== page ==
Now in paperback and Kindle!

Better without AI is now available in paperback and on Kindle!


I mostly wrote Better without AI in August and September 2022. I revised it in December 2022 and January 2023, and published the whole thing on the web mid-February. I expected to produce paperback and Kindle editions later that month, so they’re nearly a year overdue. Unfortunately these gaps have been due to health issues—now perhaps resolved—which made intensive work difficult.

This final version is somewhat clearer, better organized, and easier to read than the February one. I’ve posted it to the web site, which now has identical text to the paperback and Kindle.

The pace of progress in AI was famously overwhelming during 2022. Returning recently to the book for the final round of revision before publication, I was concerned that it might already be out of date. That was not the case. To my surprise I hardly needed to change any of the substance.

There is one section of new material. I’ll write about that in the next metablog post!

There’s two reasons not much had to change. One is that the book discusses mainly general principles, rather than rapidly-changing specifics. Those haven’t changed, and probably won’t for several more years. I don’t expect much of the book to be invalidated by events (although anything is possible).

The other reason is that, despite massive hype and massive spending, 2023 has not shown the rate of technical progress 2022 did. GPT-4 (developed late 2022, released March 2023) is significantly better than GPT-3.5 (mid-2022), but not qualitatively different. Nothing better than GPT-4 has been released since.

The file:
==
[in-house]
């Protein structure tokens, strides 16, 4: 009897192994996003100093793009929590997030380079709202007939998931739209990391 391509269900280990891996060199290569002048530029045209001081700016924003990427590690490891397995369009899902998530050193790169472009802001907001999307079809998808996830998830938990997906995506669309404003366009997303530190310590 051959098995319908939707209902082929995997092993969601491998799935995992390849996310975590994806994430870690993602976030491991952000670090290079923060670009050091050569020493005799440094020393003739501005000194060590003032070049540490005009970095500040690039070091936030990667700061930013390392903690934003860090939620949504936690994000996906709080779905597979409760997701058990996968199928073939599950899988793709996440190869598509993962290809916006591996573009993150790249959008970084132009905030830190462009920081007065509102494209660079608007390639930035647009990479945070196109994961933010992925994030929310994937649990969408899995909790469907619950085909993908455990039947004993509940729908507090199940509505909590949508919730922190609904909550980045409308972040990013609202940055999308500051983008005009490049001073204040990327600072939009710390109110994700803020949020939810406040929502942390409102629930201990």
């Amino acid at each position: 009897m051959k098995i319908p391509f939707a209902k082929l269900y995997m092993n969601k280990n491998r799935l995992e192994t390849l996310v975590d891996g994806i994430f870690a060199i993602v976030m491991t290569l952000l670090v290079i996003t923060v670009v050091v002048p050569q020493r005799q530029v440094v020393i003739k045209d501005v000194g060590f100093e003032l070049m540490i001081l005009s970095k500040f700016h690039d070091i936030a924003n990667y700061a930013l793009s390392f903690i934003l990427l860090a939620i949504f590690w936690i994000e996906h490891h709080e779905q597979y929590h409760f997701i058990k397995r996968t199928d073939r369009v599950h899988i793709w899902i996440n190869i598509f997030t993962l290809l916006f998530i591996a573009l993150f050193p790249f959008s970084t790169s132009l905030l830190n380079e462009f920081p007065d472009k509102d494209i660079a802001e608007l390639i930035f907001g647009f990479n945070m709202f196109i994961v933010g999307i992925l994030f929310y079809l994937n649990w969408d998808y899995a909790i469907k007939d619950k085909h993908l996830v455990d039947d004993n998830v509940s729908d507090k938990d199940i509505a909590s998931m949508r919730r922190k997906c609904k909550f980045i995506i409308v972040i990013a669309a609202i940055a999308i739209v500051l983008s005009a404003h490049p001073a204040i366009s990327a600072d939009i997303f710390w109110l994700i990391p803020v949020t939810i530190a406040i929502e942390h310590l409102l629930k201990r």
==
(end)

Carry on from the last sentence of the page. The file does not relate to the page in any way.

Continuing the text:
And, a year after ChatGPT was released, it appears to have had minimal effects (good or bad) on the world. This, despite the “ChatGPT is about to destroy many industries and jobs, and dramatically increase the power and productivity of others” hype. This could all change at any time, of course, because we still don’t know what’s going on inside. Nor do we have a clear understanding of how useful it actually is, or for what; opinions about that are mysteriously divergent.

However, there’s weak but growing reason to believe that this line of AI research and development may be nearing its limit. If so, that’s probably a good thing.

The first of many, perhaps

I write mainly books, not blog posts or standalone essays. I write them incrementally online, so readers get some benefit from unfinished versions. It’s long been my intention to publish them on dead trees as I complete them, because some people would rather read that way.

Better without AI is the first I’ve completed. It’s not the book I’d ideally like to publish first. The others all hang together, sharing fundamental themes, even if superficially their topics are very different. This one is an outlier. I wrote it because the matter is important and urgent; and also because I have some particular insight, due to my long involvement with AI research. It is probably not my strongest work. Still, it received much positive feedback when I first put it on the web. You too may find it to your liking.

Publishing this book in paperback and Kindle is partly an experiment to see how much audience there is for such editions. I’m often asked to produce them. I haven’t, because nothing has been finished before.

Time spent producing polished books trades off against writing the most important parts of the unfinished ones. If the Better without AI paperback sells 87 copies, I will have learned that it’s not worth taking time out from other work to generate more like it. If there are 8,700 readers for it, I will know repackaging my writing in conventional book form is worthwhile.

If it seems offline editions do reach many people that online ones can’t, I may publish paper extracts of the unfinished books. (Readers quite often request that.) There are some coherent chunks that I could probably finish fairly quickly. For example, I have notes and drafts for the missing bits of the nihilism chapter of Meaningness. With a new introduction and conclusion, it could stand alone as a conventional book, running to about a hundred printed pages when complete.